Local help in quest for man-made beings
Australian researchers are contributing to an incredible scientific effort – creating the world’s first-ever synthetic complex organism.
Backed by $1 million in funding from the NSW Government, Macquarie University has been announced as the lead Australian institution in the Yeast 2.0 project.
The first of 16 yeast chromosomes has been synthesised already, and a worldwide team is looking to pin down the rest to create an entirely synthetic life-form by 2017.
Chromosomes are the combination of proteins and DNA containing the specific instructions to make each living creature unique.
A US team published the synthesis of Chromosome III of a lab strain of the yeast Saccharomyces cerevisiae in the international journal Science last month. It is the first ever synthetic chromosome of any living organism more complex than simple bacteria.
“This is history in the making,” said Deputy Vice-Chancellor of Research at Macquarie University, Professor Sakkie Pretorius.
“A wholly synthetic yeast organism will be an amazing accomplishment, but it is just the beginning... all previous ground-rules for research in biology are being rewritten.”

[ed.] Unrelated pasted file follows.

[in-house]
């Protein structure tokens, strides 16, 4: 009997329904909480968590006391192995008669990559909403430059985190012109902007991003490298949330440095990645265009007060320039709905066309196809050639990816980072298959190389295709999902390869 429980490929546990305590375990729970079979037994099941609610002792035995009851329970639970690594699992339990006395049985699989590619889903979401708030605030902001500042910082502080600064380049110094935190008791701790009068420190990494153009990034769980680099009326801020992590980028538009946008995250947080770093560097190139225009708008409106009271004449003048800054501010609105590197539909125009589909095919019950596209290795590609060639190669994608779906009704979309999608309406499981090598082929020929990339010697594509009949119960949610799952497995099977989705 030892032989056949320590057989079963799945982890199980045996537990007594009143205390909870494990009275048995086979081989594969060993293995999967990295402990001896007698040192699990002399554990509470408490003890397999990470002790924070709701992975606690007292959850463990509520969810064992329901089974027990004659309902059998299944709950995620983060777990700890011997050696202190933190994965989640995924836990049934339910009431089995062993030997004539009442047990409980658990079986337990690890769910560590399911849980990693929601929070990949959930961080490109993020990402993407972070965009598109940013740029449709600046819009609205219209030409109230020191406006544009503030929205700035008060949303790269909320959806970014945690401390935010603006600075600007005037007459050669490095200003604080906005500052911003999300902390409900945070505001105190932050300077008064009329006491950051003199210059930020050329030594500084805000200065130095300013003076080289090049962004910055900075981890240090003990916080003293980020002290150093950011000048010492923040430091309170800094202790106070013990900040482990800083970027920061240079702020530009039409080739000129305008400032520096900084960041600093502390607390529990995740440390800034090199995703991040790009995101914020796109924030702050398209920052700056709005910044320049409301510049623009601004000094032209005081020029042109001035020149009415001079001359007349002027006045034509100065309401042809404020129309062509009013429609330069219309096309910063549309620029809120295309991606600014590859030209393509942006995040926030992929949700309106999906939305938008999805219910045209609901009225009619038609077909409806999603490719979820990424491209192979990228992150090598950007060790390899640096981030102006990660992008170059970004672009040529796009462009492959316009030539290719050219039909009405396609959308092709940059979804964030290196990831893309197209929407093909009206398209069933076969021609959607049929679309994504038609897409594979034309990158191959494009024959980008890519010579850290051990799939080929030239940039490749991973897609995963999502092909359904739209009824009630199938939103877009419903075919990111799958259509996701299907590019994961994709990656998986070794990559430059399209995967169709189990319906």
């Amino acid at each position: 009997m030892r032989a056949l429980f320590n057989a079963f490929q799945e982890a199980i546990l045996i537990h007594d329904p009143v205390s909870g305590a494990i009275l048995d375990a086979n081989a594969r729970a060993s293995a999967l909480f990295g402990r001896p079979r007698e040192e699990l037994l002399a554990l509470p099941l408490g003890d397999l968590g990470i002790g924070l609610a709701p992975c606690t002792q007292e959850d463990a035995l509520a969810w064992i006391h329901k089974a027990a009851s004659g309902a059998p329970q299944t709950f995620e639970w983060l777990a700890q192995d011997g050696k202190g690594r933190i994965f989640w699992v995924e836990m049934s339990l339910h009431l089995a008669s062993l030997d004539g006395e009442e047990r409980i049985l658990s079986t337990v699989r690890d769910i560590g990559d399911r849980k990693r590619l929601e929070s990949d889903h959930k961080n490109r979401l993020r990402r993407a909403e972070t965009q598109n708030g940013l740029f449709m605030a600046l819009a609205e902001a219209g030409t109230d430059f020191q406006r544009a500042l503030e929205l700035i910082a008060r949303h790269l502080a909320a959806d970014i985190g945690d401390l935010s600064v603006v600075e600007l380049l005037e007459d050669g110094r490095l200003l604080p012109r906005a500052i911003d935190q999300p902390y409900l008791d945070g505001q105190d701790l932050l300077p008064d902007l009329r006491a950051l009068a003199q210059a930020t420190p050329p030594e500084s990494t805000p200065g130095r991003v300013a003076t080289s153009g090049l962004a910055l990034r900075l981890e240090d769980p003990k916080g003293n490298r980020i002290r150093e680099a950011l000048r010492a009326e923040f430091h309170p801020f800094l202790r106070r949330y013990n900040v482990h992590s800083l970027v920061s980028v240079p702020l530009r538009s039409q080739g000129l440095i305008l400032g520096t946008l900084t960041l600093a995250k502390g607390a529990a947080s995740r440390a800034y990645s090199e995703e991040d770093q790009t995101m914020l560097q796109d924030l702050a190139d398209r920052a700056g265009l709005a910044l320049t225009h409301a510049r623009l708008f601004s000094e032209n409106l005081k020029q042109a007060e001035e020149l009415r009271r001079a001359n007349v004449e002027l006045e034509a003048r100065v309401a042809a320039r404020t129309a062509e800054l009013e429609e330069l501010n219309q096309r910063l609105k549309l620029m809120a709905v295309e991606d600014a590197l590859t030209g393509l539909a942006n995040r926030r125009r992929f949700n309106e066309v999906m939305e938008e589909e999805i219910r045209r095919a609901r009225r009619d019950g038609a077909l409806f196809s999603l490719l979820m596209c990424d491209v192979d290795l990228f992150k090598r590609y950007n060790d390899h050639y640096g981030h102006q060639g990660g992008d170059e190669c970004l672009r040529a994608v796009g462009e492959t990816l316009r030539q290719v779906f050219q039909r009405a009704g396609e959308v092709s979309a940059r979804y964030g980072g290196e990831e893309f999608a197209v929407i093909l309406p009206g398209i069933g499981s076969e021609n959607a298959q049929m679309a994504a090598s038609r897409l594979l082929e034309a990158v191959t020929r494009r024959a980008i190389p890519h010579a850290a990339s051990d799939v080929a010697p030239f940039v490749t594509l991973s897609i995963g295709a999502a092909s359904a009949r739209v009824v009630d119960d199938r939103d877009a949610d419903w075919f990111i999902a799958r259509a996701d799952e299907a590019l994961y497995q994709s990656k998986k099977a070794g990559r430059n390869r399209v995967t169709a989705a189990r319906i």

“Once we can synthesise an organism like yeast we can then apply the same techniques to increasingly more complex organisms. The possibilities in medicine, or the environment, for example, are truly mind-blowing,” he said.
Saccharomyces cerevisiae is the organism of choice for these studies because the genomic and related resources that are available are more complete than for any other organism on the planet.
There are eukaryotes with smaller genomes, but the extent of knowledge about these species pales in comparison to S. cerevisiae. This offers the opportunity to use the extensive universe of yeast systems biology information for the design of chromosomes for the organism.
Undoubtedly the synthetic yeast will differ from the native organism, and the multitude of genetic assays available for the organism can be used to understand any phenotypic differences that might be observed.
The NSW Department of Primary Industries and the NSW Office for Science & Research, through its Research Attraction and Acceleration Program (RAAP), will each contribute $500,000 in funding to the Yeast 2.0 project.